In an incident that has left people of Molepolole flabbergasted, last week a two-year-old boy was reported to have been bitten by a donkey.
“We received a report from Gookhunofu Ward, alleging that a two-year-old child was bitten by a donkey,” said the Station Commander for Molepolole Police Station, Superintendent Andrew Bosilong, confirming the incident.
He said that upon reaching the scene, they found the child with minor injuries on the neck, shoulder and the left buttock.
Bosilong explained that the report indicates that the donkey was grazing by the yard while the children were playing nearby. He added that the parents were suddenly alerted by the child’s screaming.
The donkey was then put into the parents’ kraal while they called the veterinary people for disease tests.
“It is difficult to determine the charge because the donkey may have gone astray, therefore, we shall give it to the veterinary people to check if it has some diseases that could be passed on to the child. I am not sure if it shall be killed or not,” stated Bosilong.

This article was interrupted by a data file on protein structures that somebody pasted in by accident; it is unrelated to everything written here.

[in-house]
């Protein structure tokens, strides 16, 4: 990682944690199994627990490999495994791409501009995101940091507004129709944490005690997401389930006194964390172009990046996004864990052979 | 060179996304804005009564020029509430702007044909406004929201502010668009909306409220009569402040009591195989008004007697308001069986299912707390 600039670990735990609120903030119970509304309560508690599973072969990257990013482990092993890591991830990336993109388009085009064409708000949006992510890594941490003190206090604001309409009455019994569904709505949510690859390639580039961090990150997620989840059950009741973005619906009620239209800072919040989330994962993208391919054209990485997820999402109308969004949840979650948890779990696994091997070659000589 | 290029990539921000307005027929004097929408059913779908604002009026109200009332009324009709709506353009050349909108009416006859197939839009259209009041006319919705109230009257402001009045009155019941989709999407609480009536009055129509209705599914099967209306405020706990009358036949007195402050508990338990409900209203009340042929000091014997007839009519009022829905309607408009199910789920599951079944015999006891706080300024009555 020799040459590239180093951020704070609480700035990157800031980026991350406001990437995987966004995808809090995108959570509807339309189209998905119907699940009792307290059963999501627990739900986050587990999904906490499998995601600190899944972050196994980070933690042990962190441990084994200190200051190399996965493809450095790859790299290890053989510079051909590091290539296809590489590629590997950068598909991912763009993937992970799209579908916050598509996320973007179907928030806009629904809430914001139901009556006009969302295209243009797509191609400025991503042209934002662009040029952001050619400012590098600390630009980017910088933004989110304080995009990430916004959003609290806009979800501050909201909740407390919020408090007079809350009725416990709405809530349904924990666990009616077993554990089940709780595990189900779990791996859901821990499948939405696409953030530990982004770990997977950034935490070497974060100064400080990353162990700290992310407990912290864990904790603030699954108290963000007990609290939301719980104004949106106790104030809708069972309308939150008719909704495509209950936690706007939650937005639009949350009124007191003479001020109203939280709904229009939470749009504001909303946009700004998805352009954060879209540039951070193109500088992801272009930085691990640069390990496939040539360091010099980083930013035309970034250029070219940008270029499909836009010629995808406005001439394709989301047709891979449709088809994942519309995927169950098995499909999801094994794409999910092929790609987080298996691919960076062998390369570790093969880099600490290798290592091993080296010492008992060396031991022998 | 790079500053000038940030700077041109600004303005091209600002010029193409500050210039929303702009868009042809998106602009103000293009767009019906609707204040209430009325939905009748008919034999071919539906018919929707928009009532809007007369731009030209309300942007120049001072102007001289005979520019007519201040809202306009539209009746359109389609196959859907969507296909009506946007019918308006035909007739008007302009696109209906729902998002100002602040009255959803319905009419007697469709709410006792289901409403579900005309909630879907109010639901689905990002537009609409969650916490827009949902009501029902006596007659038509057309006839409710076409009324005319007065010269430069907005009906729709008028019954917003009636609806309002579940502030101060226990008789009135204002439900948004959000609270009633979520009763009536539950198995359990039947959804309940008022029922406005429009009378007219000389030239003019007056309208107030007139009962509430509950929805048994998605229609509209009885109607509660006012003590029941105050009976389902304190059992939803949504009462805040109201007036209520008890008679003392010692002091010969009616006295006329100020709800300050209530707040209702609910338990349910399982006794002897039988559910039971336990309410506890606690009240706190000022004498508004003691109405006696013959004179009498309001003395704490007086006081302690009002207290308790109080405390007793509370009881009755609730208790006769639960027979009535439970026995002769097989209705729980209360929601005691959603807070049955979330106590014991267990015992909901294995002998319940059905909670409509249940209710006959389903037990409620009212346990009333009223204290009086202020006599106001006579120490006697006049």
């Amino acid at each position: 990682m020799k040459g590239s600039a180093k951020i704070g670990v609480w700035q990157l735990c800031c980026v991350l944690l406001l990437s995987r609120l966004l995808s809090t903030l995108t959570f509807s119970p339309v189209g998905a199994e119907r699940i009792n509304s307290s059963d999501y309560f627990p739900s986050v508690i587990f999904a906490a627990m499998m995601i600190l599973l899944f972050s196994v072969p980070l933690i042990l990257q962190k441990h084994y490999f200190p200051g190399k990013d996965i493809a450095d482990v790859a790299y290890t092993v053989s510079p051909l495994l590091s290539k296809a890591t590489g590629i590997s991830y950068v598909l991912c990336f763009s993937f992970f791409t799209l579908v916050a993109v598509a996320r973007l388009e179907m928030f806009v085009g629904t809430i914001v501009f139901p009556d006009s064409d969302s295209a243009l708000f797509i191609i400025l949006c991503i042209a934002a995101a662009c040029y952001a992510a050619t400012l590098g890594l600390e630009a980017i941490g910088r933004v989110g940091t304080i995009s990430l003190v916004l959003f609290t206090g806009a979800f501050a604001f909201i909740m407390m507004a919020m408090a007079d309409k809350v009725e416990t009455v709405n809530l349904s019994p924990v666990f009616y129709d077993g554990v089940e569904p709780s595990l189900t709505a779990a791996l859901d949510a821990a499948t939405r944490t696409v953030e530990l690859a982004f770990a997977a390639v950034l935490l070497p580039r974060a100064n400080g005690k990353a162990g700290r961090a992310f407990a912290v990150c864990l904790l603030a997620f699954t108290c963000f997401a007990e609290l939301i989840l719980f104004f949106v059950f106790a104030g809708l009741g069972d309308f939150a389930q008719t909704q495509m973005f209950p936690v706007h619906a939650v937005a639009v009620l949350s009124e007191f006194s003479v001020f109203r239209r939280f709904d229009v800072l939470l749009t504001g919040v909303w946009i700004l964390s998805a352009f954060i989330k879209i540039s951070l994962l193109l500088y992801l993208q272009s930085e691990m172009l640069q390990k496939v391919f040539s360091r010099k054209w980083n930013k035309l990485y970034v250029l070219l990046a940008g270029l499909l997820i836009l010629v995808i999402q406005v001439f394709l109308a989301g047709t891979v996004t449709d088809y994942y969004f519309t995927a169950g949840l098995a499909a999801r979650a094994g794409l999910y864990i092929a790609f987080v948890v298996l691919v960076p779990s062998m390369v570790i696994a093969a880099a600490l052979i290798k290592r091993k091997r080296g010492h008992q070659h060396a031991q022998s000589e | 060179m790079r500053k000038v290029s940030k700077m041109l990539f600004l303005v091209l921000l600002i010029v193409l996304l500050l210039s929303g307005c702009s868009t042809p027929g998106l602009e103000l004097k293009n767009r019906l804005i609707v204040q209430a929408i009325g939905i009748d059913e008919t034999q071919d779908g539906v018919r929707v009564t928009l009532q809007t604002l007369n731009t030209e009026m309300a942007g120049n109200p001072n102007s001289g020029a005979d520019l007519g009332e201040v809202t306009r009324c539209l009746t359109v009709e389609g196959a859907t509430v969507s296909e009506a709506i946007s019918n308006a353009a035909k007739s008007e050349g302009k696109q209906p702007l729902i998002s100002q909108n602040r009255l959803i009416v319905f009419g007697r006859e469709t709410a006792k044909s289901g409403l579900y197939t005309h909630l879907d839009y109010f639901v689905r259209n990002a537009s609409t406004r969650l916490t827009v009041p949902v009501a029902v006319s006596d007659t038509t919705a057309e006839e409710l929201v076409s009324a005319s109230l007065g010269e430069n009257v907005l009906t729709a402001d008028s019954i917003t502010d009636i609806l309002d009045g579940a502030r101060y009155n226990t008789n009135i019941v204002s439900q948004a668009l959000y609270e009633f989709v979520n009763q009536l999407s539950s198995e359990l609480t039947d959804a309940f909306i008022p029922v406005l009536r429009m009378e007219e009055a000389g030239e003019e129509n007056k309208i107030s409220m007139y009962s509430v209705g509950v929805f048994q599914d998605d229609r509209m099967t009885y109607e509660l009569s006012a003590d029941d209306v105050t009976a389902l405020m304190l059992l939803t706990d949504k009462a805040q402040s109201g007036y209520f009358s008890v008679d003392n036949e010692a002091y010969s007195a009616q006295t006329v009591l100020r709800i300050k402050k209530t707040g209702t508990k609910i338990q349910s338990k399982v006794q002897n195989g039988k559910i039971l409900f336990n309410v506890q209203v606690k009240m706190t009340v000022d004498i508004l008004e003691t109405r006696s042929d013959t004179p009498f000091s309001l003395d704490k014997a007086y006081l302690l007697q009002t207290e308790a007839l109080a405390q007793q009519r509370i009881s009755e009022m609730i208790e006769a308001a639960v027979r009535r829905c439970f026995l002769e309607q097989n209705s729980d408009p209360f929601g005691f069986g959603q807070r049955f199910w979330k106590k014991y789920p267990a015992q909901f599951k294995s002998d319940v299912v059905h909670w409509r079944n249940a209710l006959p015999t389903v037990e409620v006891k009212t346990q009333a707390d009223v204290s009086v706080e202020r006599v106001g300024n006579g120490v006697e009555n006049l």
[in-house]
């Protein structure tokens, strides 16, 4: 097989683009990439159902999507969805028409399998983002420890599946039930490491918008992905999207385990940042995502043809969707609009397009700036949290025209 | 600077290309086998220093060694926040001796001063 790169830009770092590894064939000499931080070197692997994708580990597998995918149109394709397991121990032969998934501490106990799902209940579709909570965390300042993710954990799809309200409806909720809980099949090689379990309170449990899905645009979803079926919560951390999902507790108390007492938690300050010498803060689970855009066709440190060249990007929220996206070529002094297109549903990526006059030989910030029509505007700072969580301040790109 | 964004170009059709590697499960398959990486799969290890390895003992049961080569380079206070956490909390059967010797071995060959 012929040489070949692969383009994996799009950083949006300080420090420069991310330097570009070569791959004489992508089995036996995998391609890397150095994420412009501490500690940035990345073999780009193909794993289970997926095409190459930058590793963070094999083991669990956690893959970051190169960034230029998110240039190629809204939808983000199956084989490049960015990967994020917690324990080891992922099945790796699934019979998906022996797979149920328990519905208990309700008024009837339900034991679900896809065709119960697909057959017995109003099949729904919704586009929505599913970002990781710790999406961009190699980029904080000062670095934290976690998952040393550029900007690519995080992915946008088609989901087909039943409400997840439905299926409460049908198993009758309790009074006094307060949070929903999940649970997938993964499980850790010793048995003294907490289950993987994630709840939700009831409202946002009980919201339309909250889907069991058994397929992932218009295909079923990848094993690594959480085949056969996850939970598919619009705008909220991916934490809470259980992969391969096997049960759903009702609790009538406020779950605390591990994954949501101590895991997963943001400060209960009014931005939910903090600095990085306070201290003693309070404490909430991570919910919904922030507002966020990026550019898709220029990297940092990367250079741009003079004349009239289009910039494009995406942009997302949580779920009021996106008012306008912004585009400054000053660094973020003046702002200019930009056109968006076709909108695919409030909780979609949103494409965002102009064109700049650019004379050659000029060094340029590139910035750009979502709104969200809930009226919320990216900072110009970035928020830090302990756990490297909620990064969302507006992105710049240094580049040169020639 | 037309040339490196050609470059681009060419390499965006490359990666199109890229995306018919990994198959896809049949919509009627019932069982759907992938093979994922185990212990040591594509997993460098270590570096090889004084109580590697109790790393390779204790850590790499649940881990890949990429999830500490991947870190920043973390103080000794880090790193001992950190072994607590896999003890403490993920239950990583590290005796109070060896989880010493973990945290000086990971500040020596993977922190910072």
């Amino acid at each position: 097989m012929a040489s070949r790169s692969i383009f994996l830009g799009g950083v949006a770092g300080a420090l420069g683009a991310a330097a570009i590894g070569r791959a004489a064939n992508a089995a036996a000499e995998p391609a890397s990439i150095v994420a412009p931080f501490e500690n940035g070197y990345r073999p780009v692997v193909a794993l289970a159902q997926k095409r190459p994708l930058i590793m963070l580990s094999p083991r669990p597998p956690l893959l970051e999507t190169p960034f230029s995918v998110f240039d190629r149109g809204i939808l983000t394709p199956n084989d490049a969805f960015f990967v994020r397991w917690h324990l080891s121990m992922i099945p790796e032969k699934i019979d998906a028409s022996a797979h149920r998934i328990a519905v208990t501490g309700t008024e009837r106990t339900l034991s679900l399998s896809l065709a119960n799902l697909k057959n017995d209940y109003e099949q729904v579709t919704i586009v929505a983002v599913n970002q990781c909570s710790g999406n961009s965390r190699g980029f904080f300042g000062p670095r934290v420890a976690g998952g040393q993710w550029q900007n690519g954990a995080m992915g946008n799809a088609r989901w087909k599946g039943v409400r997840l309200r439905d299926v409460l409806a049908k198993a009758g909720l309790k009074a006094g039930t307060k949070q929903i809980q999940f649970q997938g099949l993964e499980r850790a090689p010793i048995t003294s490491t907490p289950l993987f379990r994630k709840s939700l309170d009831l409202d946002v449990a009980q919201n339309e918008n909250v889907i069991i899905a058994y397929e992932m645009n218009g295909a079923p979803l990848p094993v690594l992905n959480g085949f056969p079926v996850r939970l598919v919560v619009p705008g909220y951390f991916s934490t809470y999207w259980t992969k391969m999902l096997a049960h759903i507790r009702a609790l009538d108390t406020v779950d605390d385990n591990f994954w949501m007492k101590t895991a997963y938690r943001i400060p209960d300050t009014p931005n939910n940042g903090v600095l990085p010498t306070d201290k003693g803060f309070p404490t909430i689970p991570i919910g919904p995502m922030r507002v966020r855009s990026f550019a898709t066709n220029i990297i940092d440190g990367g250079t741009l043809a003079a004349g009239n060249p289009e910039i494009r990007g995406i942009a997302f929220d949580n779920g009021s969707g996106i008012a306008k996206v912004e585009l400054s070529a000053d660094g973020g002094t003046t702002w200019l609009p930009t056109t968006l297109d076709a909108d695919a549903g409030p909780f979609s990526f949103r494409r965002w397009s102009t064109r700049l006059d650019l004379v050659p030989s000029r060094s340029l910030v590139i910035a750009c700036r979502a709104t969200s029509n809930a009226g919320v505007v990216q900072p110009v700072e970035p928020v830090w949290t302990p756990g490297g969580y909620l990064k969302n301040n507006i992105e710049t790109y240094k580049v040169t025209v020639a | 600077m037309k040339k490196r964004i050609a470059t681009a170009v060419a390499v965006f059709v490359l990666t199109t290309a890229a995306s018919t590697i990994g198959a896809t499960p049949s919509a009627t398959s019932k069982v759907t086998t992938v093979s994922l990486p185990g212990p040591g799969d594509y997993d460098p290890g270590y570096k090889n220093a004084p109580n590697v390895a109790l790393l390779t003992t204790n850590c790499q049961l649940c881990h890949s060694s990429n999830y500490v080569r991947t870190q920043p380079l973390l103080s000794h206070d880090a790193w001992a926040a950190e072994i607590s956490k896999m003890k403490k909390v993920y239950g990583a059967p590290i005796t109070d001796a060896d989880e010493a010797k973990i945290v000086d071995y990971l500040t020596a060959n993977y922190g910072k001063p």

He said they checked its brand and the branding, C.A.Y., indicated it to be from Serowe.
Bosilong also explained that most stray animals reflect owners from far places, something he said they do not understand.
Mmueledi Busang, the Veterinary Surgeon in the Integrated Veterinary Services department, said the donkeys are not naturally aggressive against people and any act of aggression is considered abnormal and unusual.
“Any act of aggression must be thoroughly investigated in order to determine the underlying cause and allow for remedial action,” said Busang. He said when an incident of this nature occurs, there are a number of factors to be considered, such as the gender of the donkey, and added that sexual aggression is a factor that may be considered in uncastrated male donkeys. He said female donkeys that have recently given birth tend to be aggressive while protecting their newborn.
Busang further said when a rabies infected animal reaches the rabid stage of disease they behave in an erratic and abnormal manner.
“The animal becomes ‘mad’ as the disease reaches the brain and will attack and bite just about anything that moves,” said Busang.
He also highlighted that any domestic animal that attacks and severely injures a human being while behaving out of character should be considered for humane euthanasia.
Busang confirmed that in this instance nothing will be left to chance and emphasized that the authorities know exactly what to do to safeguard the child’s life.